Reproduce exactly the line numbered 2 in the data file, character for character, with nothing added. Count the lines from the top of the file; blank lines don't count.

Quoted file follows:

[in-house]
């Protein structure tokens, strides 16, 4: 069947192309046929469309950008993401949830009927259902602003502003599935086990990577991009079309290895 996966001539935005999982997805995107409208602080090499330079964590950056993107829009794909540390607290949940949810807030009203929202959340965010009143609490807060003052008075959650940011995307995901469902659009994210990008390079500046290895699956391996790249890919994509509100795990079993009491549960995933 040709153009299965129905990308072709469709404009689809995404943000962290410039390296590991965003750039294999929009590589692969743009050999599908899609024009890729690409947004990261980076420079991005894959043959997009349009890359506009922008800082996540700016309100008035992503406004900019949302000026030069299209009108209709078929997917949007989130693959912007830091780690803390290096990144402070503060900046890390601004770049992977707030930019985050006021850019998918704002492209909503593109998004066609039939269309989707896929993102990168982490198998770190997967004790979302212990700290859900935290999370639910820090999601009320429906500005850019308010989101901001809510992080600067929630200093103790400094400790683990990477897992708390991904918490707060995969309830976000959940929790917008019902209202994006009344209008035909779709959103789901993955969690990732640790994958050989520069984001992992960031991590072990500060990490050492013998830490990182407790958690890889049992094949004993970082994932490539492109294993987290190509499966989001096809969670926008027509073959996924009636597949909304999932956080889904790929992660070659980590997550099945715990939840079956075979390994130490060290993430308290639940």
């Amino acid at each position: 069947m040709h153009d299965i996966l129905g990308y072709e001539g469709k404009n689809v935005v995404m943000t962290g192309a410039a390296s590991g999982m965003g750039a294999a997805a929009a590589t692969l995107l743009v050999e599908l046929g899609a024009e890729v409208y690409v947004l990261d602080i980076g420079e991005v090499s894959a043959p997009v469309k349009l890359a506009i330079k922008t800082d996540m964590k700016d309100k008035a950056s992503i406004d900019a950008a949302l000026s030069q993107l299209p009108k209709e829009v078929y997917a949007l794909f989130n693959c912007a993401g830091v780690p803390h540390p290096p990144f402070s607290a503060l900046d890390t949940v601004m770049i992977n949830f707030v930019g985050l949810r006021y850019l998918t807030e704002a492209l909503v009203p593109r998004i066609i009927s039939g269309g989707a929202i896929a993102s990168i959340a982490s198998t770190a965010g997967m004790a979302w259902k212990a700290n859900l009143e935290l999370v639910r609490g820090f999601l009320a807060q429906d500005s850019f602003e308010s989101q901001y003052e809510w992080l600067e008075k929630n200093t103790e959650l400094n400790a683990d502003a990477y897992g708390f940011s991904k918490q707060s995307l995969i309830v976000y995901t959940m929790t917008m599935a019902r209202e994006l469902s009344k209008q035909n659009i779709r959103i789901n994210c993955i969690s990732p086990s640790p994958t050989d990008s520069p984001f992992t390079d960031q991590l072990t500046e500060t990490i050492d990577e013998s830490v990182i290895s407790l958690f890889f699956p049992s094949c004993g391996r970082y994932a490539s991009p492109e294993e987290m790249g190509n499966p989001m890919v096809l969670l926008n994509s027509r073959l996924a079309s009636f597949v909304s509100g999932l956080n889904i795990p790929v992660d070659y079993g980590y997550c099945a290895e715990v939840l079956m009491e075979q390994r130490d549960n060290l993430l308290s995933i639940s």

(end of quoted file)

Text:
């Protein structure tokens, strides 16, 4: 069947192309046929469309950008993401949830009927259902602003502003599935086990990577991009079309290895 996966001539935005999982997805995107409208602080090499330079964590950056993107829009794909540390607290949940949810807030009203929202959340965010009143609490807060003052008075959650940011995307995901469902659009994210990008390079500046290895699956391996790249890919994509509100795990079993009491549960995933 040709153009299965129905990308072709469709404009689809995404943000962290410039390296590991965003750039294999929009590589692969743009050999599908899609024009890729690409947004990261980076420079991005894959043959997009349009890359506009922008800082996540700016309100008035992503406004900019949302000026030069299209009108209709078929997917949007989130693959912007830091780690803390290096990144402070503060900046890390601004770049992977707030930019985050006021850019998918704002492209909503593109998004066609039939269309989707896929993102990168982490198998770190997967004790979302212990700290859900935290999370639910820090999601009320429906500005850019308010989101901001809510992080600067929630200093103790400094400790683990990477897992708390991904918490707060995969309830976000959940929790917008019902209202994006009344209008035909779709959103789901993955969690990732640790994958050989520069984001992992960031991590072990500060990490050492013998830490990182407790958690890889049992094949004993970082994932490539492109294993987290190509499966989001096809969670926008027509073959996924009636597949909304999932956080889904790929992660070659980590997550099945715990939840079956075979390994130490060290993430308290639940």